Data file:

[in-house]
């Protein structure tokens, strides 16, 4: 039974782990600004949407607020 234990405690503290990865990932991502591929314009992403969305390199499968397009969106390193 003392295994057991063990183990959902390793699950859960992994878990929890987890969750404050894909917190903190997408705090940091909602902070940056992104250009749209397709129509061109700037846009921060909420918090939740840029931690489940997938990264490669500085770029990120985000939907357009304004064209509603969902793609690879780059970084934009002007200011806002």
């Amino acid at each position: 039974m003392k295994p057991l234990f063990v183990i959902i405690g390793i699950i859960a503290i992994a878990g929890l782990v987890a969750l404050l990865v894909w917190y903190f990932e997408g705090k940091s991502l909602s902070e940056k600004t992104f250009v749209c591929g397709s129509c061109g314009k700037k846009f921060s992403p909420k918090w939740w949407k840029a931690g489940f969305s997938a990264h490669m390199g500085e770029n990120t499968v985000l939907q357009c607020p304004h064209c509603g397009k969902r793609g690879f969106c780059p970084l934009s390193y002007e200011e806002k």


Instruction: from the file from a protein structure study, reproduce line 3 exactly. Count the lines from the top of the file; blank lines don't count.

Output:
């Amino acid at each position: 039974m003392k295994p057991l234990f063990v183990i959902i405690g390793i699950i859960a503290i992994a878990g929890l782990v987890a969750l404050l990865v894909w917190y903190f990932e997408g705090k940091s991502l909602s902070e940056k600004t992104f250009v749209c591929g397709s129509c061109g314009k700037k846009f921060s992403p909420k918090w939740w949407k840029a931690g489940f969305s997938a990264h490669m390199g500085e770029n990120t499968v985000l939907q357009c607020p304004h064209c509603g397009k969902r793609g690879f969106c780059p970084l934009s390193y002007e200011e806002k």